By Jacob Mosenda

Dar es Salaam. Just yesterday, education stakeholders engaged in a heated debate over which language (Kiswahili or English) should be used for instruction in schools at a time when collecting opinions to improve quality of education is ongoing.

For decades, Kiswahili has been used as the language of instruction from preschool through primary, with English being the language of instruction from secondary (O-Level) through higher education.

This situation, according to education stakeholders, has caused confusion among students who start primary school in Kiswahili as the language of instruction but are forced to get used to English as the language of instruction once ‘they joined secondary education.

Experts are currently debating arguments that will lead to a lasting decision for which of the two languages ​​should be used in teaching at all levels of education, and yesterday’s conference became colorful on this aspect.

While a group led by Mwalimu Richard Mabala, Prof. Martha Qorro, Prof. Humphrey Moshi and Prof. Aldin Mutembei pointed to the use of Kiswahili for education, the view was strongly opposed by the MP for Ubungo, Professor Kitila Mkumbo, who advocated the use of English in education, pointing out that it was the biggest language used in the world.

Professor Mkumbo demanded that the English language not be used to cover up existing educational challenges, including poor performance for which many analysts, he said, focused on the use of the English language for teaching the secondary to university as the reason.


Defending his argument during a debate on: “How can using Kiswahili as the language of instruction in secondary schools enhance critical thinking, innovation and African identity”, Professor Mkumbo said that the use of English and Kiswahili was better due to the importance of the language than denigrating one. “There is no scientific evidence that using your (Kiswahili) for education is the catalyst for economic growth in any particular country,” he said.

In his argument, he suggested that out of the top 10 economies in Africa, five use English as the language of instruction in schools.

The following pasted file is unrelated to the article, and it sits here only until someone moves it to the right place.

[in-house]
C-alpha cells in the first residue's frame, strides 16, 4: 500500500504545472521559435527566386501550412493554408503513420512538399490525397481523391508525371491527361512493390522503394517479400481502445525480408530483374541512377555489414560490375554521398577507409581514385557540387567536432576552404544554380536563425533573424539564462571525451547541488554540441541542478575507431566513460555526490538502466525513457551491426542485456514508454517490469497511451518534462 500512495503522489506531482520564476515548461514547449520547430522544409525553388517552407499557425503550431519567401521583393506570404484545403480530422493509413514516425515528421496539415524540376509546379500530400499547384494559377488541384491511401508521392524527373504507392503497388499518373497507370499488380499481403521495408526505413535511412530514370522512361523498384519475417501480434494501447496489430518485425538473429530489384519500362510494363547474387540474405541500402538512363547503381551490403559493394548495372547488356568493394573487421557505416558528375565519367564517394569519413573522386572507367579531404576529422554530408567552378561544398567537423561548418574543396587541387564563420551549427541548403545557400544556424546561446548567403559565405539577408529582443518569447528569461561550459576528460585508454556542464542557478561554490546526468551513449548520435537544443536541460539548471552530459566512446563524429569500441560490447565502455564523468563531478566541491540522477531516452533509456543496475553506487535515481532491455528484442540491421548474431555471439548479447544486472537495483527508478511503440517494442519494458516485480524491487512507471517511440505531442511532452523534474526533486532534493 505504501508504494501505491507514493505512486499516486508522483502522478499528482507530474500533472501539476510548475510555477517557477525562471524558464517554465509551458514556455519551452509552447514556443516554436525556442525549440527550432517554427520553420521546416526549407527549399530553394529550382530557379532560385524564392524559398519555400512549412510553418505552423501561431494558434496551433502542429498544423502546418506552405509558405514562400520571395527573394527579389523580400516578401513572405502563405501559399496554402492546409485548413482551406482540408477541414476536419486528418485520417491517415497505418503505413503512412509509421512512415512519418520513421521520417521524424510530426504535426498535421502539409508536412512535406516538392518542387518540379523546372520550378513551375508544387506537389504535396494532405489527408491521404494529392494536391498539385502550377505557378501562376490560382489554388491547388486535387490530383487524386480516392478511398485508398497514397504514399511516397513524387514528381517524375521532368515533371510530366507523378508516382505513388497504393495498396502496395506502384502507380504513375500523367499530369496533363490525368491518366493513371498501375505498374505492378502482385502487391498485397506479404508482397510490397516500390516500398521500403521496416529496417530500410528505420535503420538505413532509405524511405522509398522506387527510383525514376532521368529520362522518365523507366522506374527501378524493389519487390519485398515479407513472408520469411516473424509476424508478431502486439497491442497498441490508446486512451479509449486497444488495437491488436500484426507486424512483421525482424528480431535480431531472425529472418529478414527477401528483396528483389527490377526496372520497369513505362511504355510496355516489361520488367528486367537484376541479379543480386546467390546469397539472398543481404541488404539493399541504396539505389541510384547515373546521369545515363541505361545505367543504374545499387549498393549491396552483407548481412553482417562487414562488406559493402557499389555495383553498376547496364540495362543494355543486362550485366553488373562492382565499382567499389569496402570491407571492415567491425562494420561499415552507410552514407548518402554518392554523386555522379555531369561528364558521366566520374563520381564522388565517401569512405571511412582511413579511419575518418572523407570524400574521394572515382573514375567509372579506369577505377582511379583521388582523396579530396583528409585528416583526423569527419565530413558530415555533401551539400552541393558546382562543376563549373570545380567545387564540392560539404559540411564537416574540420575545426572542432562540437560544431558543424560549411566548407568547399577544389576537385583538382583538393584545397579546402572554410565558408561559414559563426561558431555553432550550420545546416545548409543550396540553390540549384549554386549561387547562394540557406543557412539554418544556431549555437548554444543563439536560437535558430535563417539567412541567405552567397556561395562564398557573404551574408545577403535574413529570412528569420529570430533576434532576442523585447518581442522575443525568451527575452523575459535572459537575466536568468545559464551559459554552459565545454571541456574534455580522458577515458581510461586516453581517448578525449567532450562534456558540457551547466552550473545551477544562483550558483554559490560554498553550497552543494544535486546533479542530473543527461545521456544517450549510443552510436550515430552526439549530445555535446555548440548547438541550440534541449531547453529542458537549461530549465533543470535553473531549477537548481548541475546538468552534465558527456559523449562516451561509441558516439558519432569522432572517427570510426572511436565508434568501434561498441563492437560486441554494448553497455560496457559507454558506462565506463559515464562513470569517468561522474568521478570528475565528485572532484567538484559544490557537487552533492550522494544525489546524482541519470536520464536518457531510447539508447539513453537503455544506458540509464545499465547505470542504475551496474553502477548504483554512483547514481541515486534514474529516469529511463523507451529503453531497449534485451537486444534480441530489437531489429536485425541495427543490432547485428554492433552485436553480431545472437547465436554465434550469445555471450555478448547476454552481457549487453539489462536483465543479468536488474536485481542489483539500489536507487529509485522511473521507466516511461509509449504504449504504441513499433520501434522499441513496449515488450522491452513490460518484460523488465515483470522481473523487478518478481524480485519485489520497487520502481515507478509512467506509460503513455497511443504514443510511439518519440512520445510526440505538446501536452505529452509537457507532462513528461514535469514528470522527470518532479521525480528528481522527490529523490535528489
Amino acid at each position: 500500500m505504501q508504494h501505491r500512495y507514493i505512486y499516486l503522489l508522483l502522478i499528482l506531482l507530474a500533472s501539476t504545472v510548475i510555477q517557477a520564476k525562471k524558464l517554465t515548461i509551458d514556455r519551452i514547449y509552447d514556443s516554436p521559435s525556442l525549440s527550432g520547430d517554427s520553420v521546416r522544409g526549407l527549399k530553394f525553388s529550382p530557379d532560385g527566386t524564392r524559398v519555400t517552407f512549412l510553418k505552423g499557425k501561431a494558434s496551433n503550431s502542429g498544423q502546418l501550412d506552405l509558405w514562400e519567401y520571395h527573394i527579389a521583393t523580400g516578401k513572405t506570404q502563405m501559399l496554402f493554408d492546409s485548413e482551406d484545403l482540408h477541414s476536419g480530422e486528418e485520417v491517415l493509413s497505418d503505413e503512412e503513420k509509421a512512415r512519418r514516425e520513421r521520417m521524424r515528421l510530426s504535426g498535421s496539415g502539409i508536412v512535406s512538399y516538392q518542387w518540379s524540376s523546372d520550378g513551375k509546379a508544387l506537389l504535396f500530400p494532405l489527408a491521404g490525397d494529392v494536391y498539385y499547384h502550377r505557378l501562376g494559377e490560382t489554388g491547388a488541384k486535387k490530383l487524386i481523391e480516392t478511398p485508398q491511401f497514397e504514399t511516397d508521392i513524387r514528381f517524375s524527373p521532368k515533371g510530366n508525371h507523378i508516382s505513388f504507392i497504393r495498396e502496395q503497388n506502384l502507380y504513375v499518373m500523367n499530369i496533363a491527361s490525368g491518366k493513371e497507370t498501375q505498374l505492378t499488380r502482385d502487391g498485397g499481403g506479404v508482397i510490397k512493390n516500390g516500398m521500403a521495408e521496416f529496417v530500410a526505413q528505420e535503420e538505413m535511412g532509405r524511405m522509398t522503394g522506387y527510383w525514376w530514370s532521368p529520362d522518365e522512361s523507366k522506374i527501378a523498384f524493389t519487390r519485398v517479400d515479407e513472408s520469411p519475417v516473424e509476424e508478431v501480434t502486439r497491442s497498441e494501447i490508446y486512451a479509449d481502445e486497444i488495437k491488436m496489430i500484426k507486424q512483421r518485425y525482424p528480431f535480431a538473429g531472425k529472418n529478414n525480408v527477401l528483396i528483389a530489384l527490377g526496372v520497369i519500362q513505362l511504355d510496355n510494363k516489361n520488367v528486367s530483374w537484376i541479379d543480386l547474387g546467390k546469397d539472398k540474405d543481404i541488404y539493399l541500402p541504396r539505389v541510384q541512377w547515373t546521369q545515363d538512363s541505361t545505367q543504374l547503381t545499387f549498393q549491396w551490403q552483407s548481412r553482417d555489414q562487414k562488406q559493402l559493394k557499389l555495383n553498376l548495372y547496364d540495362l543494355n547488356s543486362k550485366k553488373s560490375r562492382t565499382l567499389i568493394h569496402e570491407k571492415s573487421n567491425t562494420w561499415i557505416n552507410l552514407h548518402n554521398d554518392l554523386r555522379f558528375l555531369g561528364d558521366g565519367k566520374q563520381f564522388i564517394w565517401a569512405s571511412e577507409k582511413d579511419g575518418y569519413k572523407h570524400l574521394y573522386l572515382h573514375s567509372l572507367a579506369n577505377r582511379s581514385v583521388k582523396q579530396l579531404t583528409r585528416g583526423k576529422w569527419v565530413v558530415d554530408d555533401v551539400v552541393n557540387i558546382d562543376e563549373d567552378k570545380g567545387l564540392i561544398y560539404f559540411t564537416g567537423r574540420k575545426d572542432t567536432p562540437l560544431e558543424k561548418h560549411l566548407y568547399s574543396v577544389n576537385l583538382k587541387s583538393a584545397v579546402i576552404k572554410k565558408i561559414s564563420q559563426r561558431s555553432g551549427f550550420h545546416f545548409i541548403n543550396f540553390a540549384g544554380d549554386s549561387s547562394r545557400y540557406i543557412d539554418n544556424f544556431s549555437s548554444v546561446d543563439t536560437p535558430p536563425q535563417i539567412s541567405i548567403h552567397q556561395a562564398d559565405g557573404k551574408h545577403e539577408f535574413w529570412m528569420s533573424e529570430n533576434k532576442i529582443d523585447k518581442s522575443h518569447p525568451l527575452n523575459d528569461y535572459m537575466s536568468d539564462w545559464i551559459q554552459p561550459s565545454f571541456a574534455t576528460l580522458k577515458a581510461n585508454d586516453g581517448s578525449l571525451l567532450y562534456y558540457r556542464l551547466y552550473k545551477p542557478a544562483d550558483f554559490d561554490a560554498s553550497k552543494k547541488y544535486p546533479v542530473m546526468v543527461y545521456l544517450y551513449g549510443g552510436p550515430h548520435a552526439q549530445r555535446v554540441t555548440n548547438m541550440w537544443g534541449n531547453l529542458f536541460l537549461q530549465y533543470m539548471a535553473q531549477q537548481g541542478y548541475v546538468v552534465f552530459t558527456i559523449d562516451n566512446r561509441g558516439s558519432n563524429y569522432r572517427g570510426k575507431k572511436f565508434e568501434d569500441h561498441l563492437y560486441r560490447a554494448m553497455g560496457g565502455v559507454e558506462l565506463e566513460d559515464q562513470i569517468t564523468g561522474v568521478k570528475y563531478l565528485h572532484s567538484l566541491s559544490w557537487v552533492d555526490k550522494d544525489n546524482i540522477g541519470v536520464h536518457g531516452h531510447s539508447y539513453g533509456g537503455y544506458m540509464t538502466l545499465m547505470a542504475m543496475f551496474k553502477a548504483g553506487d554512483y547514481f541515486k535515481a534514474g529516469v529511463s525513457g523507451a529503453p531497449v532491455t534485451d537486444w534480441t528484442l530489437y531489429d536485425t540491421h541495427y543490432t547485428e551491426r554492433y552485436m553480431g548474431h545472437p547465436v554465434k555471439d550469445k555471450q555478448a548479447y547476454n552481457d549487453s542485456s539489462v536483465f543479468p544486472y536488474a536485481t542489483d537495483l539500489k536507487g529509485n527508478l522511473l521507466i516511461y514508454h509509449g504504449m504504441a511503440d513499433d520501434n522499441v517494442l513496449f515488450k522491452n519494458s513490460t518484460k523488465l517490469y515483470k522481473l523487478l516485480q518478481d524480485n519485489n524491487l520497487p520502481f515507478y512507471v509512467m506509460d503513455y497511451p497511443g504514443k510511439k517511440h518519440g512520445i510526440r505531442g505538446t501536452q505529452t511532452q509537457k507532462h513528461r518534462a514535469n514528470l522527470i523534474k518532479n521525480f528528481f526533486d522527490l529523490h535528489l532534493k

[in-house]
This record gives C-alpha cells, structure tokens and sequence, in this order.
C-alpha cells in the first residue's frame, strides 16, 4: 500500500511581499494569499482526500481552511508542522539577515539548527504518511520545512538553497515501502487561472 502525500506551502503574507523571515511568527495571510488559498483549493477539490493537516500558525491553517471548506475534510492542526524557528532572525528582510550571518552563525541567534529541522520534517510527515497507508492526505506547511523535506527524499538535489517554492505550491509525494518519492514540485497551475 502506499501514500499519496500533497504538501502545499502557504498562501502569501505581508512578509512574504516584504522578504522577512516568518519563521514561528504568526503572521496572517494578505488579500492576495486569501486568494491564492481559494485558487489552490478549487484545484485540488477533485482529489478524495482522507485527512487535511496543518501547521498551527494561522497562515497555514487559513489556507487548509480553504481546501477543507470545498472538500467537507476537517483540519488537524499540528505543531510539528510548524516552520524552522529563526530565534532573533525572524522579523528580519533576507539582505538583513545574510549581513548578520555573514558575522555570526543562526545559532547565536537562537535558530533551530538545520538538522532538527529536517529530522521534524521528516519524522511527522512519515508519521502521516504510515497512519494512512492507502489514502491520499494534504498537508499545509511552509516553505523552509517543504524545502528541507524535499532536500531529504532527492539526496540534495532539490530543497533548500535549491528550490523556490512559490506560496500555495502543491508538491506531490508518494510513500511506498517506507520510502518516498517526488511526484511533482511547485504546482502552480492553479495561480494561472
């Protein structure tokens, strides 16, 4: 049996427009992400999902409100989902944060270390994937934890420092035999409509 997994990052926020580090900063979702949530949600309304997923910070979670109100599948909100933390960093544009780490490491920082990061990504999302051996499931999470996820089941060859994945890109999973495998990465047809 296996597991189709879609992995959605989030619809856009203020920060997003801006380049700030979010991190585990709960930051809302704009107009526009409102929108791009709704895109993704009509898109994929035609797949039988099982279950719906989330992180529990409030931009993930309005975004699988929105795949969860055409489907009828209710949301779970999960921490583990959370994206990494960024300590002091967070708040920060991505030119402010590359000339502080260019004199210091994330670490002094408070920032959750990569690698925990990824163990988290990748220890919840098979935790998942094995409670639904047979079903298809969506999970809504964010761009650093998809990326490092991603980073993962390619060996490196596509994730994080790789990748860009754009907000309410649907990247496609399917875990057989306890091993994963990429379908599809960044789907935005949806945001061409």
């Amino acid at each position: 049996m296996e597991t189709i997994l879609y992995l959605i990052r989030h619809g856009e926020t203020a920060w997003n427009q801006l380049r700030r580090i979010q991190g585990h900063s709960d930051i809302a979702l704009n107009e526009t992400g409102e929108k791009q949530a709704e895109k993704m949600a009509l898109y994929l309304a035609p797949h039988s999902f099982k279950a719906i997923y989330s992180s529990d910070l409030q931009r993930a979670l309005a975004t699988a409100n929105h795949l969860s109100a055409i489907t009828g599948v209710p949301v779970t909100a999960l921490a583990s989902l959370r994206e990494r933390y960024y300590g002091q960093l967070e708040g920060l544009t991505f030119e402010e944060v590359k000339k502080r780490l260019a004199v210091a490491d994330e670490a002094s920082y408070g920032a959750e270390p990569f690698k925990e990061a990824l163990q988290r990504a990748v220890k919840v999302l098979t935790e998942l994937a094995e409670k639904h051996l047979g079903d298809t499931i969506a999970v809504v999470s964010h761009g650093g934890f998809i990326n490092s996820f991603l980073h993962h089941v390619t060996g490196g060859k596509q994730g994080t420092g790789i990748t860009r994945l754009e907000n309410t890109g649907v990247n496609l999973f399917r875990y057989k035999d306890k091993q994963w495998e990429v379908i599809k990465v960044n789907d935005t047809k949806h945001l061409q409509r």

He said that English has spread around the world, noting that in 1980, 20 countries used it as the language of instruction and now 47 nations do and of these two use it as their mother tongue. .

According to Professor Mkumbo, 143 countries around the world have made English a compulsory subject in their education policies.

He stressed the importance of Kiswahili and English being used in teaching to provide opportunities for understanding between students.

“In the current situation, we are lucky to have Kiswahili and English. The important thing is that the knowledge is available in both languages,” he noted.

Mwalimu Mabala, an ambassador for Kiswahili for many years, said that due to students being forced to use English, most secondary schools created a challenging environment instead of empowering children.

“In secondary schools, there is no conducive environment, but it is a punishment where a student is laughed at if he does not speak English and is forced to wear a certain disc in his neck so as not to not speak English,” he explained.

For Mwalimu Mabala, students must first understand what they are being taught and he believed that Kiswahili was the most widely used language in the country and would lead Tanzanian children to acquire knowledge instead of memorizing a foreign language.

“All countries use a certain language because of their environment and the most understandable language. Here in Tanzania, Kiswahili is the most understandable and students will be able to acquire knowledge that will help them,” he said.

He stressed that English should be taught as a subject but Kiswahili is the language of instruction. “The world needs three skills which are creativity, collaboration and critical thinking. To have all of this, you must be taught and learn in a language you understand.

A retired Kiswahili professor at the University of Dar es Salaam, Prof Martha Qorro said using Kiswahili as the language of instruction would not necessarily kill the use of English in the country.

“Teaching English and using English as a language of instruction are two different things, teaching it as a subject will broaden the scope of communication and needs,” she said.

She believes that because it will always be taught as a language, English will continue to exist and be understood, especially if given a good teaching environment. “Let’s focus on understanding our students and not just memorizing.